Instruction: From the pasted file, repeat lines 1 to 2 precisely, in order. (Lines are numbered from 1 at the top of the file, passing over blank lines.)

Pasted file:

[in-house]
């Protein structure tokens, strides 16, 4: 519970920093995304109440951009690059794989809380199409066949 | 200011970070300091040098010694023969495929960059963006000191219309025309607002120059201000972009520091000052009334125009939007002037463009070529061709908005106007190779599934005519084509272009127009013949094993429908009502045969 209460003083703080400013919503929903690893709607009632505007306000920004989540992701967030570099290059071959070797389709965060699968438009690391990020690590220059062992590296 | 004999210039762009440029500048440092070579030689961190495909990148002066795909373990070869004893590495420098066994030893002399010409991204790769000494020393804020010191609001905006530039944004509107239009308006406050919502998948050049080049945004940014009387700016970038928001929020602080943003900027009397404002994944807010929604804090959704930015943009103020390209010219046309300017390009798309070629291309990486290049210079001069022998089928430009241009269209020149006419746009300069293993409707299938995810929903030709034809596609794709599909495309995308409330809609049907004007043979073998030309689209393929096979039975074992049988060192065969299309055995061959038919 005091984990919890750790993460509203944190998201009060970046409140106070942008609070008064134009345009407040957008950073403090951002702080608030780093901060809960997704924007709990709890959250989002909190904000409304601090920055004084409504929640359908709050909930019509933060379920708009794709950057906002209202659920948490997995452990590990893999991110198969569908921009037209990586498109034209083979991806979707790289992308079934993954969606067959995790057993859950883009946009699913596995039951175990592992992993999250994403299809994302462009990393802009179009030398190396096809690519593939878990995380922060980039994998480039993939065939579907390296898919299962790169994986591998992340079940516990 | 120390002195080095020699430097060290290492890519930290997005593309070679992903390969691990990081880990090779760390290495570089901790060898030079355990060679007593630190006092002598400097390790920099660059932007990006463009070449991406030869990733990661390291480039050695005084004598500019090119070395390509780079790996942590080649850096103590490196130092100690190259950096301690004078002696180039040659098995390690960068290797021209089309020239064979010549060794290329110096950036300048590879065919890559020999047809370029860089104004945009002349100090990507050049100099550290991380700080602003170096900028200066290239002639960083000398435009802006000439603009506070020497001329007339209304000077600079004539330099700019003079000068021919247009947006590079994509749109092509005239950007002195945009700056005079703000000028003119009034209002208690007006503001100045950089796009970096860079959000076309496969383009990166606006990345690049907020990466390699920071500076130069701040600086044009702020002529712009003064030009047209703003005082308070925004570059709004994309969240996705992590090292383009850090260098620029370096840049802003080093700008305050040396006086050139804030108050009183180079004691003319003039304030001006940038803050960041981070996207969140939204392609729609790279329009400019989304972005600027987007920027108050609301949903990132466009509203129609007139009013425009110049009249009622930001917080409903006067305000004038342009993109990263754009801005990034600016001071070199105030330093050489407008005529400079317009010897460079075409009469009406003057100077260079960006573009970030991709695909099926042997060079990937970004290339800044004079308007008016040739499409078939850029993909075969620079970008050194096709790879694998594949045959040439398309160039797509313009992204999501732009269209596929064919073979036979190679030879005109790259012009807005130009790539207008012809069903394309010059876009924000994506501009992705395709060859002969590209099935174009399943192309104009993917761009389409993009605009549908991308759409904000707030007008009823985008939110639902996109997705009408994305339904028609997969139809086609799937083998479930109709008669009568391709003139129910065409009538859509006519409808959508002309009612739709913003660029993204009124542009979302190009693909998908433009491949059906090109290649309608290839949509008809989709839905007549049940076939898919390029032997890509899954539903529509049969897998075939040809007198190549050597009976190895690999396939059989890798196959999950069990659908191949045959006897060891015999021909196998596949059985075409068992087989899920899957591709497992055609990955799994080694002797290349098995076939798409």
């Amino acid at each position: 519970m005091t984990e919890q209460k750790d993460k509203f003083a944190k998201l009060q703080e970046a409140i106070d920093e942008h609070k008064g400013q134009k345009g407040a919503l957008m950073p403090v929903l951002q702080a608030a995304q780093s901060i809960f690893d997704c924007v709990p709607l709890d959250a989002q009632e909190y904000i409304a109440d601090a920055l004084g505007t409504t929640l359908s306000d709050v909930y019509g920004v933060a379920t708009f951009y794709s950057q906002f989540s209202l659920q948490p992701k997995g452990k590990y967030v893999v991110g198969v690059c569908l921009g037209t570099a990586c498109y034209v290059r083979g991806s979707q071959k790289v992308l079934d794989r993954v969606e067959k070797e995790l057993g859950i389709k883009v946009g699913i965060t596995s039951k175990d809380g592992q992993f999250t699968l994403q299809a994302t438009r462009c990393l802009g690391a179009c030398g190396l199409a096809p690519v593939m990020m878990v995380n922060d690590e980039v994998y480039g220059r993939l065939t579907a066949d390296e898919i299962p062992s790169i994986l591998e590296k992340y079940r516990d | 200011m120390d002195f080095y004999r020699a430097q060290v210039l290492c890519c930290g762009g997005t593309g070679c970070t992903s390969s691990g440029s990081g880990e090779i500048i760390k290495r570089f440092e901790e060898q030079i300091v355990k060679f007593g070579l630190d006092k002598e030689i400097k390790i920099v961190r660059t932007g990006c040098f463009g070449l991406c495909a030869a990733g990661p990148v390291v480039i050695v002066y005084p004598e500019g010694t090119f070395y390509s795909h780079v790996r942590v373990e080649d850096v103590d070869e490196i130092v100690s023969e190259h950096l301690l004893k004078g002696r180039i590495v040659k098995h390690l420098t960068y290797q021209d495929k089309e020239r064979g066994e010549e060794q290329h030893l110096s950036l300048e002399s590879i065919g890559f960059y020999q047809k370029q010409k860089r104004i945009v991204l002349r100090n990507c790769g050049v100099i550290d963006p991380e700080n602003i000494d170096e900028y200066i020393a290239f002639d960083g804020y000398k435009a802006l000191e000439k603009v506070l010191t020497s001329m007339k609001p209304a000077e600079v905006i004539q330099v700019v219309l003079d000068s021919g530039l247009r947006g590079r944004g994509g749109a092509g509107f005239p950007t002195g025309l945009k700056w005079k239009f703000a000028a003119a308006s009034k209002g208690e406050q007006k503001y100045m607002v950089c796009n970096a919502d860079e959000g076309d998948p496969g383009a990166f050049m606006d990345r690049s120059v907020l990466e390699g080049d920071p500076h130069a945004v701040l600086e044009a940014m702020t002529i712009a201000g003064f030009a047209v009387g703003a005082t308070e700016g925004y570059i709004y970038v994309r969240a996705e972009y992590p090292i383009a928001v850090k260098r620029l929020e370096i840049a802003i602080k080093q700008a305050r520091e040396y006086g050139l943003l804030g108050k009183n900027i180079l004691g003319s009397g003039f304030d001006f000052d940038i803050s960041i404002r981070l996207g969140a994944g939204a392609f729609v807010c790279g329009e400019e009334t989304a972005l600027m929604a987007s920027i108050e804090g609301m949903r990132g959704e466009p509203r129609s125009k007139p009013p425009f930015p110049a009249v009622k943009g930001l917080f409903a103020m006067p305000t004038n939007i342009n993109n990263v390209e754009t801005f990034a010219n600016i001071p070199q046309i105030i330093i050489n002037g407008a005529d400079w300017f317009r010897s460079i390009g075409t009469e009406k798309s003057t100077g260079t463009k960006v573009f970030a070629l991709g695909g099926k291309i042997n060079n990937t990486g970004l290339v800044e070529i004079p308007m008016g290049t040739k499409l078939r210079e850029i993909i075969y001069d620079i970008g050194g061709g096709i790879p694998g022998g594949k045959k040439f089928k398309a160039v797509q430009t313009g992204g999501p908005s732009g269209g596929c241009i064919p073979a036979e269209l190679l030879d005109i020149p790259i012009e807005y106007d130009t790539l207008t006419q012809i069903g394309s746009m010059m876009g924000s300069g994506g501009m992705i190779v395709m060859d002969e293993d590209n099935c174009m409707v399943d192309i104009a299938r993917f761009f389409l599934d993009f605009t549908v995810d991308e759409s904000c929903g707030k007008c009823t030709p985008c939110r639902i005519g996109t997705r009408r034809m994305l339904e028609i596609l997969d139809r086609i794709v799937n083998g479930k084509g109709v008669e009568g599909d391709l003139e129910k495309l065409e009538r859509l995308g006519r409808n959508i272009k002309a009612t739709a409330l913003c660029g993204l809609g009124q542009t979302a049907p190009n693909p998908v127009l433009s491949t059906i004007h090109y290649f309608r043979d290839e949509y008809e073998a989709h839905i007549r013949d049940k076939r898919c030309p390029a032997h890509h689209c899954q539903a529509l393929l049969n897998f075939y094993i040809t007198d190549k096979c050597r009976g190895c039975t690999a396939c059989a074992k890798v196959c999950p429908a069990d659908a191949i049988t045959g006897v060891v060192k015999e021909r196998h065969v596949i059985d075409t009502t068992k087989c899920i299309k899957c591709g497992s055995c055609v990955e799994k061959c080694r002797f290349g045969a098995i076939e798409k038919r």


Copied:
[in-house]
């Protein structure tokens, strides 16, 4: 519970920093995304109440951009690059794989809380199409066949 | 200011970070300091040098010694023969495929960059963006000191219309025309607002120059201000972009520091000052009334125009939007002037463009070529061709908005106007190779599934005519084509272009127009013949094993429908009502045969 209460003083703080400013919503929903690893709607009632505007306000920004989540992701967030570099290059071959070797389709965060699968438009690391990020690590220059062992590296 | 004999210039762009440029500048440092070579030689961190495909990148002066795909373990070869004893590495420098066994030893002399010409991204790769000494020393804020010191609001905006530039944004509107239009308006406050919502998948050049080049945004940014009387700016970038928001929020602080943003900027009397404002994944807010929604804090959704930015943009103020390209010219046309300017390009798309070629291309990486290049210079001069022998089928430009241009269209020149006419746009300069293993409707299938995810929903030709034809596609794709599909495309995308409330809609049907004007043979073998030309689209393929096979039975074992049988060192065969299309055995061959038919 005091984990919890750790993460509203944190998201009060970046409140106070942008609070008064134009345009407040957008950073403090951002702080608030780093901060809960997704924007709990709890959250989002909190904000409304601090920055004084409504929640359908709050909930019509933060379920708009794709950057906002209202659920948490997995452990590990893999991110198969569908921009037209990586498109034209083979991806979707790289992308079934993954969606067959995790057993859950883009946009699913596995039951175990592992992993999250994403299809994302462009990393802009179009030398190396096809690519593939878990995380922060980039994998480039993939065939579907390296898919299962790169994986591998992340079940516990 | 120390002195080095020699430097060290290492890519930290997005593309070679992903390969691990990081880990090779760390290495570089901790060898030079355990060679007593630190006092002598400097390790920099660059932007990006463009070449991406030869990733990661390291480039050695005084004598500019090119070395390509780079790996942590080649850096103590490196130092100690190259950096301690004078002696180039040659098995390690960068290797021209089309020239064979010549060794290329110096950036300048590879065919890559020999047809370029860089104004945009002349100090990507050049100099550290991380700080602003170096900028200066290239002639960083000398435009802006000439603009506070020497001329007339209304000077600079004539330099700019003079000068021919247009947006590079994509749109092509005239950007002195945009700056005079703000000028003119009034209002208690007006503001100045950089796009970096860079959000076309496969383009990166606006990345690049907020990466390699920071500076130069701040600086044009702020002529712009003064030009047209703003005082308070925004570059709004994309969240996705992590090292383009850090260098620029370096840049802003080093700008305050040396006086050139804030108050009183180079004691003319003039304030001006940038803050960041981070996207969140939204392609729609790279329009400019989304972005600027987007920027108050609301949903990132466009509203129609007139009013425009110049009249009622930001917080409903006067305000004038342009993109990263754009801005990034600016001071070199105030330093050489407008005529400079317009010897460079075409009469009406003057100077260079960006573009970030991709695909099926042997060079990937970004290339800044004079308007008016040739499409078939850029993909075969620079970008050194096709790879694998594949045959040439398309160039797509313009992204999501732009269209596929064919073979036979190679030879005109790259012009807005130009790539207008012809069903394309010059876009924000994506501009992705395709060859002969590209099935174009399943192309104009993917761009389409993009605009549908991308759409904000707030007008009823985008939110639902996109997705009408994305339904028609997969139809086609799937083998479930109709008669009568391709003139129910065409009538859509006519409808959508002309009612739709913003660029993204009124542009979302190009693909998908433009491949059906090109290649309608290839949509008809989709839905007549049940076939898919390029032997890509899954539903529509049969897998075939040809007198190549050597009976190895690999396939059989890798196959999950069990659908191949045959006897060891015999021909196998596949059985075409068992087989899920899957591709497992055609990955799994080694002797290349098995076939798409």